“When are you going to answer it?” she had asked her mother. “Tell him just what we think of him. The cheek of the man thinking he could buy our home. As if we’d sell Invermorden. I’ll write to him for you if you like.”

Fiona had cut herself a slice of bread and was just about to butter it when she felt the strained silence in the room and suddenly realised that her mother hadn’t answered her. With a cold clutch of fear she had remembered that her mother had never joked about the letter, had never joined with them in making up insulting replies to the Lee-Houghton.

“I’ll write the letter for you,” Fiona had said again. “I’ll tell him that never in a thousand, million years would we sell Invermorden,” but her voice dried in her throat as she looked across at her mother’s face.

“I don’t think we can afford to refuse his offer. It is easily double what Invermorden is worth.”

Her mother spoke so slowly that Fiona could hardly make sense of the cold, hard words, but at last she realised what her mother had said.

“No!” Fiona had shouted. “No! We’ll never sell Invermorden. Never, I tell you, never. If Daddy were here he would never let you, never, never.”

Four years ago, Mr. McKean had been killed in a car crash. As if it were yesterday Fiona remembered the knock on the door. She had opened it and Donald McDonald, twisting his policeman’s hat in his hands, had asked for her mother. In the kitchen he had twisted his hat more and more rapidly as he struggled for words to tell Mrs. McKean that her husband had been killed outright when a lorry had smashed into the car in which he was a passenger. After the funeral, a lawyer had come from Edinburgh to discuss the future with Mrs. McKean. He had advised selling Invermorden and moving to a smaller house where the upkeep would not be so great. He said that wealthy industrialists were willing to pay fantastic prices for small estates like Invermorden and that now was the time to sell. Mrs. McKean had shaken her head stubbornly and refused to listen to him. They had rented most of their land to neighbouring farmers, Mrs. McKean had advertised for paying guests, and in the summer the lodge was filled with holiday­makers. For the first three summers they were booked out, but last year hadn’t been so busy. There had been several weeks when they had had empty rooms, and in September their only boarders had been three retired teachers, who consumed jugs of coffee and complained bitterly about the weather.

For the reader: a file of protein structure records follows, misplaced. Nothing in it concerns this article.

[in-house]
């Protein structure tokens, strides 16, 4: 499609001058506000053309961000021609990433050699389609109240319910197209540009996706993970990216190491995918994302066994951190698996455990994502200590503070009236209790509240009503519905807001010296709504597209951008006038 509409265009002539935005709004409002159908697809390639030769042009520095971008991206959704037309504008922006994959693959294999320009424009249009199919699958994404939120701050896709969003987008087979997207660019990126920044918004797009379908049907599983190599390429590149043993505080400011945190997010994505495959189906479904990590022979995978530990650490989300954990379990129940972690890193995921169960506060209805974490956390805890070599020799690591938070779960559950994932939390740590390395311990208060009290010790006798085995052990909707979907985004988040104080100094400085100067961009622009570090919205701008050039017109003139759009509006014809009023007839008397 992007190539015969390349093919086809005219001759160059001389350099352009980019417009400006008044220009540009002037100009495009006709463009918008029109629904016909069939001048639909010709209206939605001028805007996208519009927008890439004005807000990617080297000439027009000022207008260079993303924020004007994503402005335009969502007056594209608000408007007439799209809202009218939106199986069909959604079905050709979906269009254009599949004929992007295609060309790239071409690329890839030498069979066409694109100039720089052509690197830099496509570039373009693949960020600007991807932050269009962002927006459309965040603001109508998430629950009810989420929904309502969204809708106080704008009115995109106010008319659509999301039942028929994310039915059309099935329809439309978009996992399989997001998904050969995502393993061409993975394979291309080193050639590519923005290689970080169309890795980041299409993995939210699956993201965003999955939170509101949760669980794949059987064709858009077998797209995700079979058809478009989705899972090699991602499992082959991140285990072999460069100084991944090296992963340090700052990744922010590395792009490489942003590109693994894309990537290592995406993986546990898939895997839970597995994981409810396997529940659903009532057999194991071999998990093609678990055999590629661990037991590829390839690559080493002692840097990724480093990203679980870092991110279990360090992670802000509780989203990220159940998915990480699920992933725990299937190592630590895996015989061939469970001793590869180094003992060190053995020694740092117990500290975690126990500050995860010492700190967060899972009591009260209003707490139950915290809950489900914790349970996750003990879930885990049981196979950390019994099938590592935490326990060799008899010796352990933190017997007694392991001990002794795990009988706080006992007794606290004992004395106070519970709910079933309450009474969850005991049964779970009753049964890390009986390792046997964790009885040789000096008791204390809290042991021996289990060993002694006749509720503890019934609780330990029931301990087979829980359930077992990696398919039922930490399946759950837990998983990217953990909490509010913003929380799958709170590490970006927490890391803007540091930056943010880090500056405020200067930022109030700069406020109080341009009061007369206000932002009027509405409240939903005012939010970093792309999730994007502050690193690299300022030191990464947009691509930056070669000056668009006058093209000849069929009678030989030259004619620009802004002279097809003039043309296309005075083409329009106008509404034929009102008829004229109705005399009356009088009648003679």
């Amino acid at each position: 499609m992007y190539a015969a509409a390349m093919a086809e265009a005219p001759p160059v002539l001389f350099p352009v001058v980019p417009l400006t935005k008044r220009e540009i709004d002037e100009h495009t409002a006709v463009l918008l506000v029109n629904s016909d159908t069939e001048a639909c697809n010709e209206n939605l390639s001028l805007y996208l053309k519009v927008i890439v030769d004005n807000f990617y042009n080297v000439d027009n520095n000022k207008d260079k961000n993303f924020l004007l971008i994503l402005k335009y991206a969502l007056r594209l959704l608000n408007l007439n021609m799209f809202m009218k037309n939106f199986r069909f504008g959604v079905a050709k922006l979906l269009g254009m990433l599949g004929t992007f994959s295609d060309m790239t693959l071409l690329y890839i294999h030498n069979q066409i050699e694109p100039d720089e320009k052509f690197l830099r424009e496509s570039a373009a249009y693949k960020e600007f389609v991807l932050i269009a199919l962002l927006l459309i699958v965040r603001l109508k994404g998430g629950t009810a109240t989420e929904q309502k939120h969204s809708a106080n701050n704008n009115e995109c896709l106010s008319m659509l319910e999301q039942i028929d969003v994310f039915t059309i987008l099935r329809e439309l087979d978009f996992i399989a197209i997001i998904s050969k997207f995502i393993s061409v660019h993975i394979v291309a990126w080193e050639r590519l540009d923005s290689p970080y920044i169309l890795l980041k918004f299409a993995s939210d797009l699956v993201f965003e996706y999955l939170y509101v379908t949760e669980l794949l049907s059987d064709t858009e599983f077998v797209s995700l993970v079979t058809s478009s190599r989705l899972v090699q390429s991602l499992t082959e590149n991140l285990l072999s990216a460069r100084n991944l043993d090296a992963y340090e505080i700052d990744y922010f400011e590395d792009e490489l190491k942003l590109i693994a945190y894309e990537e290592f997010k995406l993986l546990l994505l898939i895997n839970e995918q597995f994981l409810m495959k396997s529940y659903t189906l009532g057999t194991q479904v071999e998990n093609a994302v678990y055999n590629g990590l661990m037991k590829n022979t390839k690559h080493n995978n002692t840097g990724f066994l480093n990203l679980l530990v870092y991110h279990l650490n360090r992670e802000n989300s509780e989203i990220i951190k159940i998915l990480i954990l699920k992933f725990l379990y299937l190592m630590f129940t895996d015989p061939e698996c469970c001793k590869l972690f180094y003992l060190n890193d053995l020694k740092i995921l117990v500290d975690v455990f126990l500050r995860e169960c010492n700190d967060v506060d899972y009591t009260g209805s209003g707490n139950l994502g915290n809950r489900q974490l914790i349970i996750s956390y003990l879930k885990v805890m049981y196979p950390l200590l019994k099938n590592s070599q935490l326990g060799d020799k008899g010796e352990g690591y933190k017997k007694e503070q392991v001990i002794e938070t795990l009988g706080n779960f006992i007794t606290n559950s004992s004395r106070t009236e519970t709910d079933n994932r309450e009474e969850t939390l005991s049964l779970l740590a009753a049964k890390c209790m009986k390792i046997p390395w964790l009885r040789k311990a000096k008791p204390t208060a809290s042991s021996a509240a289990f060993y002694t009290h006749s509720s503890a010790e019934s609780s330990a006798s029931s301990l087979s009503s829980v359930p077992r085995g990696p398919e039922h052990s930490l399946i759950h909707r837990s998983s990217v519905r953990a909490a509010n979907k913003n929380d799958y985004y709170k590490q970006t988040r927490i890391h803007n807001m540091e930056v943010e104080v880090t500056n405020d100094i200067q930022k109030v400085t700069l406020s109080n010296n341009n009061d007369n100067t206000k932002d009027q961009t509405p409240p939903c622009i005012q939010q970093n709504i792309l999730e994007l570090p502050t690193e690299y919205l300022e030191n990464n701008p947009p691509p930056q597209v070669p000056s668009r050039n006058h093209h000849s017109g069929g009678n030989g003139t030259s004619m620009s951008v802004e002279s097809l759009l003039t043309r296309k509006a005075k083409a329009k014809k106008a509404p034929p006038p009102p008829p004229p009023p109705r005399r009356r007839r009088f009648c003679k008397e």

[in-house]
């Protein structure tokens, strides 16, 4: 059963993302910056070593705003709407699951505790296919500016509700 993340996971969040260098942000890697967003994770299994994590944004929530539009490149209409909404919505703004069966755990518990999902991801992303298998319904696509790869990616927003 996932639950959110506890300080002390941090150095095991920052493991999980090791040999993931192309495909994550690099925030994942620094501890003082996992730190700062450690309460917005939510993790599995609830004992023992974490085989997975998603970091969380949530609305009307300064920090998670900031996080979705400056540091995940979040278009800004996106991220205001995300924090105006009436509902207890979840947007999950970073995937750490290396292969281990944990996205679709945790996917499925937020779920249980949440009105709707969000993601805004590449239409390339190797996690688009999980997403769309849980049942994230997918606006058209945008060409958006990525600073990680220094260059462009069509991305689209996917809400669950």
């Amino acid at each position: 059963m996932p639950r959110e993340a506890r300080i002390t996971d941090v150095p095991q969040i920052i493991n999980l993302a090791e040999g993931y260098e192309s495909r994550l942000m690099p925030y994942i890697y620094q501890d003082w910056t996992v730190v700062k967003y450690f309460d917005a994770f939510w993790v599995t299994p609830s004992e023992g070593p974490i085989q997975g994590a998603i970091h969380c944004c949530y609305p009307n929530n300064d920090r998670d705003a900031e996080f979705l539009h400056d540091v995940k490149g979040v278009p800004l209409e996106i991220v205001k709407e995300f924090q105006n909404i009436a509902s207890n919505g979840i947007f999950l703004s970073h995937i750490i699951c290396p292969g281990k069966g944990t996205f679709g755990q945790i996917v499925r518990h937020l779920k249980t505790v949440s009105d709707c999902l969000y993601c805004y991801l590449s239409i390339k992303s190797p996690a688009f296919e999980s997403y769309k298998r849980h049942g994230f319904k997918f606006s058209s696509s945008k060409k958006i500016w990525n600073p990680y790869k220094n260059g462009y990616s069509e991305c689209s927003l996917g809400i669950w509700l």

“If Daddy were alive there would be no question of selling Invermorden,” said Mrs. McKean in a tired voice. “Don’t think that I want to sell it any more than you do, but I’ve thought and thought about it and I feel I can’t ignore such a good offer.”

Page length: 150

Original publication date: 1964

Who's in the book?

Fiona, Morag and Neil McKean, Miss Brothwick, Miss Sim, Nevil, Susie, Iris
Jazzy, Jester, Spud, Diamond, Boxer and Pepsi